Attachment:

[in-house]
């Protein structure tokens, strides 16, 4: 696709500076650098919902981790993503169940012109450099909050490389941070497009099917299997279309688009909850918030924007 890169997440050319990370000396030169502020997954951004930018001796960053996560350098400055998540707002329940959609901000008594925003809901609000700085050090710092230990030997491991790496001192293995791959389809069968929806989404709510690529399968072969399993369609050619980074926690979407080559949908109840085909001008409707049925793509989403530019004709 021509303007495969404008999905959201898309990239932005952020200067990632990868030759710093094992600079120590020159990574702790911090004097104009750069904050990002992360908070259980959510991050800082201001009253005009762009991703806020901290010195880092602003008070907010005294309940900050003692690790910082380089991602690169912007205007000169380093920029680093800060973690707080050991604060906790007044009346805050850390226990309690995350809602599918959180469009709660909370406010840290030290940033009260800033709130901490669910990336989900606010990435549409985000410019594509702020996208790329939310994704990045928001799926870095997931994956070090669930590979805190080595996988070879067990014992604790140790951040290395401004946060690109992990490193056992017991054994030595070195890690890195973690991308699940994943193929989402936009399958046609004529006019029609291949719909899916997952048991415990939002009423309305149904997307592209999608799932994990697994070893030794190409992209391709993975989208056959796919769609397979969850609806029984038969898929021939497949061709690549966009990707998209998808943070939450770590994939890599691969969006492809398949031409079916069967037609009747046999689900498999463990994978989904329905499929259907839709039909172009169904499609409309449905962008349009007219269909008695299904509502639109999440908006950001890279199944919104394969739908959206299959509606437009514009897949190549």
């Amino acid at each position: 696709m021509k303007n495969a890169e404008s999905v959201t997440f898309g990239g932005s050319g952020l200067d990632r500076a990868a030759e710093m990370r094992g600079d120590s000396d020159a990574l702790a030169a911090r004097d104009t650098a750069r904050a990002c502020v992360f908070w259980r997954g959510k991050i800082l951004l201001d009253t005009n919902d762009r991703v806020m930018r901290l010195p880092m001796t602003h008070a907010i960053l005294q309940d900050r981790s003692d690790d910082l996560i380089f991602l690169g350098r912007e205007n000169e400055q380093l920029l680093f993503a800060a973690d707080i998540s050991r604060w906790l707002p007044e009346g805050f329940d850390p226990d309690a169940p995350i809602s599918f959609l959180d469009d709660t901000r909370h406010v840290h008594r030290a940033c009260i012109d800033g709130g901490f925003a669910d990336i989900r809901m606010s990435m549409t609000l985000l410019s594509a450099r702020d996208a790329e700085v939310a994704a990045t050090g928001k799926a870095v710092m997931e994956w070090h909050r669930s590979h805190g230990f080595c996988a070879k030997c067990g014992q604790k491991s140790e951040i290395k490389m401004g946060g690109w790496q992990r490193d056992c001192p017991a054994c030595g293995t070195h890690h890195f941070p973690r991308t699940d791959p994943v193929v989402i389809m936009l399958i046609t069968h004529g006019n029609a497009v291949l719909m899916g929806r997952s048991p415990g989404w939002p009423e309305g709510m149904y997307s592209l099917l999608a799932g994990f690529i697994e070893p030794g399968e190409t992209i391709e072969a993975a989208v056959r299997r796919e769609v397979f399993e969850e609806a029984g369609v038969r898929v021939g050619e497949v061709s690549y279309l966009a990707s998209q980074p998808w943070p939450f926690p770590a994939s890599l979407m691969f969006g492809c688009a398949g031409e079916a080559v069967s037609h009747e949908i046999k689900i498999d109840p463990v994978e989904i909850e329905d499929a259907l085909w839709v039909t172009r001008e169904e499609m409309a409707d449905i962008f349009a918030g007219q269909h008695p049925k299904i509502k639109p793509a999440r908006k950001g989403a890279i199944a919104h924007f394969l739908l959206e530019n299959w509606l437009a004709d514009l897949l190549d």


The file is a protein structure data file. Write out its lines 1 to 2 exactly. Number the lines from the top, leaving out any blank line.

[in-house]
């Protein structure tokens, strides 16, 4: 696709500076650098919902981790993503169940012109450099909050490389941070497009099917299997279309688009909850918030924007 890169997440050319990370000396030169502020997954951004930018001796960053996560350098400055998540707002329940959609901000008594925003809901609000700085050090710092230990030997491991790496001192293995791959389809069968929806989404709510690529399968072969399993369609050619980074926690979407080559949908109840085909001008409707049925793509989403530019004709 021509303007495969404008999905959201898309990239932005952020200067990632990868030759710093094992600079120590020159990574702790911090004097104009750069904050990002992360908070259980959510991050800082201001009253005009762009991703806020901290010195880092602003008070907010005294309940900050003692690790910082380089991602690169912007205007000169380093920029680093800060973690707080050991604060906790007044009346805050850390226990309690995350809602599918959180469009709660909370406010840290030290940033009260800033709130901490669910990336989900606010990435549409985000410019594509702020996208790329939310994704990045928001799926870095997931994956070090669930590979805190080595996988070879067990014992604790140790951040290395401004946060690109992990490193056992017991054994030595070195890690890195973690991308699940994943193929989402936009399958046609004529006019029609291949719909899916997952048991415990939002009423309305149904997307592209999608799932994990697994070893030794190409992209391709993975989208056959796919769609397979969850609806029984038969898929021939497949061709690549966009990707998209998808943070939450770590994939890599691969969006492809398949031409079916069967037609009747046999689900498999463990994978989904329905499929259907839709039909172009169904499609409309449905962008349009007219269909008695299904509502639109999440908006950001890279199944919104394969739908959206299959509606437009514009897949190549």